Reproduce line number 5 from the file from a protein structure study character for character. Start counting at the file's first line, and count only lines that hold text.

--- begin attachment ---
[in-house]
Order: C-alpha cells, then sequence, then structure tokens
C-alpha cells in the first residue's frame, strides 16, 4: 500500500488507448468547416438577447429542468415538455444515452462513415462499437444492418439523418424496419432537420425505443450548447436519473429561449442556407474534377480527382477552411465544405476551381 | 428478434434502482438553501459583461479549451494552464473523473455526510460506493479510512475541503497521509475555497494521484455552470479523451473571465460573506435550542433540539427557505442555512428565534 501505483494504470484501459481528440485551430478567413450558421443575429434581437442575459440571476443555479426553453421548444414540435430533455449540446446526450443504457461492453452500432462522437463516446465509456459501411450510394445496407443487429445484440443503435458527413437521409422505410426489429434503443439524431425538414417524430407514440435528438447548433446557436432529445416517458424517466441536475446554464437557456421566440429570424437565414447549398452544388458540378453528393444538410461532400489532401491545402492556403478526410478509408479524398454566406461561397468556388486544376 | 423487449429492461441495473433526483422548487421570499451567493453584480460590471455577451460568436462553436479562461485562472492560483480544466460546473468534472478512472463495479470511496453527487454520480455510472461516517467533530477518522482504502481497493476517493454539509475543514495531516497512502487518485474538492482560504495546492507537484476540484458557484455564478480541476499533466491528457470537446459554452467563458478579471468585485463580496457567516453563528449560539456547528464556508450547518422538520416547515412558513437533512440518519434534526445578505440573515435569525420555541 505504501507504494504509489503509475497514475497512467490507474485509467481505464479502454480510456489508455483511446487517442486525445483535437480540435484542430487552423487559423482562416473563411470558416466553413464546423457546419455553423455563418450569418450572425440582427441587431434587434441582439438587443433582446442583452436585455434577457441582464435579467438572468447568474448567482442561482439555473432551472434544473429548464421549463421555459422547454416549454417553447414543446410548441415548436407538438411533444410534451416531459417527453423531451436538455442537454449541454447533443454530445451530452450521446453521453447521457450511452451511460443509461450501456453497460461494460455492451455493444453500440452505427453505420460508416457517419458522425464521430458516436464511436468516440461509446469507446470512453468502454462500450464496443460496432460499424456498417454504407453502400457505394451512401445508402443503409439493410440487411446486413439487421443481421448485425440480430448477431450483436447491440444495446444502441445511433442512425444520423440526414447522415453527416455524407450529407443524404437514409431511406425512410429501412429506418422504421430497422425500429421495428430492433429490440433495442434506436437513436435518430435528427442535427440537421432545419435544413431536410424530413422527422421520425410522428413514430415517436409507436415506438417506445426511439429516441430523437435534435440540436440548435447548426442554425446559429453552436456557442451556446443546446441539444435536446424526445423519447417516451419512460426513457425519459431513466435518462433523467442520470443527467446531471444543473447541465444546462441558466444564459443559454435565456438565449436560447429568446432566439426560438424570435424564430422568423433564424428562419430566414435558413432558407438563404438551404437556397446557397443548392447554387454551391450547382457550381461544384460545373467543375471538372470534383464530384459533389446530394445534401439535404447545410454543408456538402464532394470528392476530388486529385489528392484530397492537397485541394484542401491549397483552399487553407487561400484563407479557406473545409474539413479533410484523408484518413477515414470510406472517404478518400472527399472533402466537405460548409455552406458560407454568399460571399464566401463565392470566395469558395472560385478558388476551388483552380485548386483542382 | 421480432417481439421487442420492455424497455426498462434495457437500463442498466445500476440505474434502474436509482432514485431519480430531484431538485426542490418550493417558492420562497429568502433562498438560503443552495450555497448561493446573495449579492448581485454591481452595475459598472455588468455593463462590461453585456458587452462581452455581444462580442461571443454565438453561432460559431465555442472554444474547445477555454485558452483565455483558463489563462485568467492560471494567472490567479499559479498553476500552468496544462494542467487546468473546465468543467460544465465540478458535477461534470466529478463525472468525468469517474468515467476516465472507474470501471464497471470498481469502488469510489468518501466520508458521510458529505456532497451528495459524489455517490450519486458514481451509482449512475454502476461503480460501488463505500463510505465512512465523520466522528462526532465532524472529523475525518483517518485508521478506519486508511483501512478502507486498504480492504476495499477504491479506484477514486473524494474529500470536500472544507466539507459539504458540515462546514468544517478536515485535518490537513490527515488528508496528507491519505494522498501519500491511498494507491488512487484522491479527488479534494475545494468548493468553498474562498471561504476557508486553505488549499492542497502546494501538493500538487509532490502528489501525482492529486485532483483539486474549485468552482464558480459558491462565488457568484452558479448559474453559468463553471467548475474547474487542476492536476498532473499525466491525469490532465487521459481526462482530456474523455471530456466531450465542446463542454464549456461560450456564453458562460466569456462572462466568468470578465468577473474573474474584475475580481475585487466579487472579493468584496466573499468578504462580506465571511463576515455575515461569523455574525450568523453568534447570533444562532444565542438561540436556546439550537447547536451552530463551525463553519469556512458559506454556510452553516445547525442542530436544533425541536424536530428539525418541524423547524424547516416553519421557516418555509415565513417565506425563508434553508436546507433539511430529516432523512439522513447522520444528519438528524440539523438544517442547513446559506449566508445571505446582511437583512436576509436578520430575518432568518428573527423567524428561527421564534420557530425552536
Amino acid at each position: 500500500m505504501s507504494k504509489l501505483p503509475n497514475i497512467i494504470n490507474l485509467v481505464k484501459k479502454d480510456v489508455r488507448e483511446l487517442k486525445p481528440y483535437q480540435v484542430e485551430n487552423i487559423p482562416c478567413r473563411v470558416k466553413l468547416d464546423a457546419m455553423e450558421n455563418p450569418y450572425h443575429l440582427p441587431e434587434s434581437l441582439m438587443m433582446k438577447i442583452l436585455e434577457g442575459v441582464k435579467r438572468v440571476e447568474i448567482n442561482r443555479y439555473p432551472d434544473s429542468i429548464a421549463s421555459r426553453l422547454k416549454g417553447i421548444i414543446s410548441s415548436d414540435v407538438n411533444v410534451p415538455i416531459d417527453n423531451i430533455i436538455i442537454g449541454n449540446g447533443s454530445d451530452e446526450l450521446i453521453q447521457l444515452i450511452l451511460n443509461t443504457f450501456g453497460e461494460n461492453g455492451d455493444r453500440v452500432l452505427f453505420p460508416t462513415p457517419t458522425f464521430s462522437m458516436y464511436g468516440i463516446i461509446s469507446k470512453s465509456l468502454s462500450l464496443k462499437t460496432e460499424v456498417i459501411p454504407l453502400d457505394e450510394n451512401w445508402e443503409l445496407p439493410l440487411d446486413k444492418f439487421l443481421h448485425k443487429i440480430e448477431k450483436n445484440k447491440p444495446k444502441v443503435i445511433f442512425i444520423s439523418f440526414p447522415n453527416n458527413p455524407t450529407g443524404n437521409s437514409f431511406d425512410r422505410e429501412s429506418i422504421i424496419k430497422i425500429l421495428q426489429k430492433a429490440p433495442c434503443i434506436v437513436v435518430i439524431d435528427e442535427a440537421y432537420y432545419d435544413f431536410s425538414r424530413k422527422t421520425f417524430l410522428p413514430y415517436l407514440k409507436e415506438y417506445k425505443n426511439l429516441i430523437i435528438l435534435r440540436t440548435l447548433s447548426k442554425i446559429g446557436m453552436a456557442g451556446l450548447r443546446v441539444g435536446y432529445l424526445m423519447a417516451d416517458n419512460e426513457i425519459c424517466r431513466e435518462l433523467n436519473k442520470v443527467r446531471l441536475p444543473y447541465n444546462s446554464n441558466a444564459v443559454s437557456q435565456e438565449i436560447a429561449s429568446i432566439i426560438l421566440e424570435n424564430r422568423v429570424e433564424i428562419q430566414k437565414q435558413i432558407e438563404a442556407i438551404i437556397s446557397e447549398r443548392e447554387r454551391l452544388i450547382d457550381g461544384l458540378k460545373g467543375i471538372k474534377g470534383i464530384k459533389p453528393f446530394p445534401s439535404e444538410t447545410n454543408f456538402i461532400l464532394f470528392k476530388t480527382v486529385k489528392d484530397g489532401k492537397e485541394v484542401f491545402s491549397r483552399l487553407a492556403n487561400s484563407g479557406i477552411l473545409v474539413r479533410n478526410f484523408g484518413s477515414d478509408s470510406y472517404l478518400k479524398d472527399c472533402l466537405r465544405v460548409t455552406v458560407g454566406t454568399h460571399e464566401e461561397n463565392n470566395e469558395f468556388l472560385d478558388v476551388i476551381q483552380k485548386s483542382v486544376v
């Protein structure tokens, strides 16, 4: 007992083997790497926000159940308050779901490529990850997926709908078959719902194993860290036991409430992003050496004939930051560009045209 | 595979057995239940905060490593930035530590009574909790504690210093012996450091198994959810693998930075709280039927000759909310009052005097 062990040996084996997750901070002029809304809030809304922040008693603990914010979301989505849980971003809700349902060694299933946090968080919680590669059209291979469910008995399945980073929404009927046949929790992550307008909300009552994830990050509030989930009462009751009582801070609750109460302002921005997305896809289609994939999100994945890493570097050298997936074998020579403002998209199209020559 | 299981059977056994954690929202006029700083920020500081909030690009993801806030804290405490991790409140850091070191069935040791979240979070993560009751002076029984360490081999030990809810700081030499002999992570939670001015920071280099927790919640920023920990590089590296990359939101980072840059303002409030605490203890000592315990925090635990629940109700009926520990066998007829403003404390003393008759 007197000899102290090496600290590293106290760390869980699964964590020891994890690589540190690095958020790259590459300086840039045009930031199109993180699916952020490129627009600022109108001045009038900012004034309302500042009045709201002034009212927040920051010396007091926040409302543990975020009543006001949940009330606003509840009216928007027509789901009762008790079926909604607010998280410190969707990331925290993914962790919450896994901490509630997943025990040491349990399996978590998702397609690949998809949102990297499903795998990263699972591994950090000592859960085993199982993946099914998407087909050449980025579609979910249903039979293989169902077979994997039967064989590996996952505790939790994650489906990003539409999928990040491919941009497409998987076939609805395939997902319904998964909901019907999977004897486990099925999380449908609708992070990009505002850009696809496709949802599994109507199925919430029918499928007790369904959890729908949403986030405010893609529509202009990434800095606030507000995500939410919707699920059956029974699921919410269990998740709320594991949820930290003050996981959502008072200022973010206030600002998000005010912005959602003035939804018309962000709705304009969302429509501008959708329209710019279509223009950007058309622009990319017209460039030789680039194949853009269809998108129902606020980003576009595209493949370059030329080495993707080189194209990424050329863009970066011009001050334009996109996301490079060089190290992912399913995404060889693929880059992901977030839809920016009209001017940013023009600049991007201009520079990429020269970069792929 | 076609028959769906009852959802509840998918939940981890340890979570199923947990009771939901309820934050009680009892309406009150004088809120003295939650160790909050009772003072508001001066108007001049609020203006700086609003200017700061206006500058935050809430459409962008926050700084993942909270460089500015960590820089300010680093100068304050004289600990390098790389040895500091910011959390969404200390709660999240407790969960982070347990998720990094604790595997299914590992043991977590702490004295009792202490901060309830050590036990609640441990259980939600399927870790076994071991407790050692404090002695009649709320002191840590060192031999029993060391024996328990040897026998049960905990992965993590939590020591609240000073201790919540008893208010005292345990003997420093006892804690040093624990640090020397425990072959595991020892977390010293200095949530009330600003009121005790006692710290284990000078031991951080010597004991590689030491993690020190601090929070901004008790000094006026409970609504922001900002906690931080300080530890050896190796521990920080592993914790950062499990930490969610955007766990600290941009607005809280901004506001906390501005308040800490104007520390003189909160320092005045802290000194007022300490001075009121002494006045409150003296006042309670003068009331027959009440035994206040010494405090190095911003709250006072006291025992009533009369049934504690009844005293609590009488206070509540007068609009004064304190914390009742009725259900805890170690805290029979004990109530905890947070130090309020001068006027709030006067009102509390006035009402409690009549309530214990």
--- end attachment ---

């Protein structure tokens, strides 16, 4: 007992083997790497926000159940308050779901490529990850997926709908078959719902194993860290036991409430992003050496004939930051560009045209 | 595979057995239940905060490593930035530590009574909790504690210093012996450091198994959810693998930075709280039927000759909310009052005097 062990040996084996997750901070002029809304809030809304922040008693603990914010979301989505849980971003809700349902060694299933946090968080919680590669059209291979469910008995399945980073929404009927046949929790992550307008909300009552994830990050509030989930009462009751009582801070609750109460302002921005997305896809289609994939999100994945890493570097050298997936074998020579403002998209199209020559 | 299981059977056994954690929202006029700083920020500081909030690009993801806030804290405490991790409140850091070191069935040791979240979070993560009751002076029984360490081999030990809810700081030499002999992570939670001015920071280099927790919640920023920990590089590296990359939101980072840059303002409030605490203890000592315990925090635990629940109700009926520990066998007829403003404390003393008759 007197000899102290090496600290590293106290760390869980699964964590020891994890690589540190690095958020790259590459300086840039045009930031199109993180699916952020490129627009600022109108001045009038900012004034309302500042009045709201002034009212927040920051010396007091926040409302543990975020009543006001949940009330606003509840009216928007027509789901009762008790079926909604607010998280410190969707990331925290993914962790919450896994901490509630997943025990040491349990399996978590998702397609690949998809949102990297499903795998990263699972591994950090000592859960085993199982993946099914998407087909050449980025579609979910249903039979293989169902077979994997039967064989590996996952505790939790994650489906990003539409999928990040491919941009497409998987076939609805395939997902319904998964909901019907999977004897486990099925999380449908609708992070990009505002850009696809496709949802599994109507199925919430029918499928007790369904959890729908949403986030405010893609529509202009990434800095606030507000995500939410919707699920059956029974699921919410269990998740709320594991949820930290003050996981959502008072200022973010206030600002998000005010912005959602003035939804018309962000709705304009969302429509501008959708329209710019279509223009950007058309622009990319017209460039030789680039194949853009269809998108129902606020980003576009595209493949370059030329080495993707080189194209990424050329863009970066011009001050334009996109996301490079060089190290992912399913995404060889693929880059992901977030839809920016009209001017940013023009600049991007201009520079990429020269970069792929 | 076609028959769906009852959802509840998918939940981890340890979570199923947990009771939901309820934050009680009892309406009150004088809120003295939650160790909050009772003072508001001066108007001049609020203006700086609003200017700061206006500058935050809430459409962008926050700084993942909270460089500015960590820089300010680093100068304050004289600990390098790389040895500091910011959390969404200390709660999240407790969960982070347990998720990094604790595997299914590992043991977590702490004295009792202490901060309830050590036990609640441990259980939600399927870790076994071991407790050692404090002695009649709320002191840590060192031999029993060391024996328990040897026998049960905990992965993590939590020591609240000073201790919540008893208010005292345990003997420093006892804690040093624990640090020397425990072959595991020892977390010293200095949530009330600003009121005790006692710290284990000078031991951080010597004991590689030491993690020190601090929070901004008790000094006026409970609504922001900002906690931080300080530890050896190796521990920080592993914790950062499990930490969610955007766990600290941009607005809280901004506001906390501005308040800490104007520390003189909160320092005045802290000194007022300490001075009121002494006045409150003296006042309670003068009331027959009440035994206040010494405090190095911003709250006072006291025992009533009369049934504690009844005293609590009488206070509540007068609009004064304190914390009742009725259900805890170690805290029979004990109530905890947070130090309020001068006027709030006067009102509390006035009402409690009549309530214990």